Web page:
Altogether a very pleasant day, good company, lots of banter and lots of picnic breaks (4 in total).

21st July 2022

After a week of exceptionally hot weather, Thursday was a pleasant day for walking, there had been a drop of rain, enough to freshen up the air and vegetation, but it was still dry underfoot.

Only 5 people turned up, meeting at a small car park next to the Sitwell Arms in Renishaw. The first part of the walk was alongside a partially restored section of the Chesterfield canal, soon after this the path continued along the actual canal bed, through a section which had been abandoned when it was diverted to accommodate the railway line. This was an exceptionally scenic and quiet part of the walk with trees growing up on either bank. After walking up past a farm we had a stop for coffee, then onwards to and through the woodlands created on the site of the former Westthorpe Colliery.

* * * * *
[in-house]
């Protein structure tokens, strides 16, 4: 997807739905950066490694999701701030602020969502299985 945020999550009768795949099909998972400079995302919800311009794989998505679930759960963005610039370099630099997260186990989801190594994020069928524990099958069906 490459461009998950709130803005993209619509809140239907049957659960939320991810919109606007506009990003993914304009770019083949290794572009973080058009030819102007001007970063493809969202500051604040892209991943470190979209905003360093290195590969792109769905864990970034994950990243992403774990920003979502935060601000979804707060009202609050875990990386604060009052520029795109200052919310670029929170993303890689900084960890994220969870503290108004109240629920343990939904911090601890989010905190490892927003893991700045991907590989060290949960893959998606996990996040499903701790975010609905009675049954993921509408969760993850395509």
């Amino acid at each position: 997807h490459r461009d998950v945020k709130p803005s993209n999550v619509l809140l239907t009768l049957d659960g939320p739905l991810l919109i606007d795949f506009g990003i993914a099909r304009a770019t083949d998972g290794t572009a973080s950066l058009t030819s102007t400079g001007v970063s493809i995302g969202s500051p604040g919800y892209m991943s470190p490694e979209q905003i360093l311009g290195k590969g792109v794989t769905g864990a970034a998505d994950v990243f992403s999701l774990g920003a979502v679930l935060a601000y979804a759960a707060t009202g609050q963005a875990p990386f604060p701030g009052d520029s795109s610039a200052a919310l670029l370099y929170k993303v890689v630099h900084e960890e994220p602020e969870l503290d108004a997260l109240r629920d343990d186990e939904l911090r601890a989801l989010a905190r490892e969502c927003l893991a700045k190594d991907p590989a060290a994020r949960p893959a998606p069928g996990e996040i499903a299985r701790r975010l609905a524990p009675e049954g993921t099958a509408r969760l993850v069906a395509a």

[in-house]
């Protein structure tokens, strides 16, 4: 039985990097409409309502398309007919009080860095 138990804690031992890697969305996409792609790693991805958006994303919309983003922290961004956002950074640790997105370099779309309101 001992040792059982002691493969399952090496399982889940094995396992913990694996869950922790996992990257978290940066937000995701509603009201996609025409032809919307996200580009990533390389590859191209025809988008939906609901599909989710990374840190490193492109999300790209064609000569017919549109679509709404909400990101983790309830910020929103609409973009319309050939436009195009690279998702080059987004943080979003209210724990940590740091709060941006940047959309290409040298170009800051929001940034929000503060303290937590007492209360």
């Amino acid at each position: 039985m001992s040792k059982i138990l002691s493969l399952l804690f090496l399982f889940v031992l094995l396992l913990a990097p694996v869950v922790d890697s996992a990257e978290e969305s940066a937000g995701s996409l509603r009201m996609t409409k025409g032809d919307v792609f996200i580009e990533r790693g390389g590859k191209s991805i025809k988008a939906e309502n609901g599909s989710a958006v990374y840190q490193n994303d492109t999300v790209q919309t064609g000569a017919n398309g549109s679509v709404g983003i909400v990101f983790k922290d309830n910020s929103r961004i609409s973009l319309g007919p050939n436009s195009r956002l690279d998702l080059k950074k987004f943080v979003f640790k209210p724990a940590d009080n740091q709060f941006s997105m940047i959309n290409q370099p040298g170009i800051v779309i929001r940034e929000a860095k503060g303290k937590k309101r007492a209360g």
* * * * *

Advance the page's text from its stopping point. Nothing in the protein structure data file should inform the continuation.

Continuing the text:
There was then a short section of road walking until we reached the attractive village of Spinkhill, past the church and downhill on the edge of the extensive playing fields belonging to Mount St Mary’s College. Across another field to the Trans Pennine trail, and after eating lunch we followed the trail back to the car park.

Altogether a very enjoyable and varied walk of just under 5 miles.

Marion Brassington

29th June 2022

The Nottinghamshire Wildlife Trust manages 42 nature reserves in the County all former industrial sites mainly areas of disused flooded gravel pits. These range in size from small lakes to the two large sites at Beeston and idle Valley which have visitor’s centres and cafes.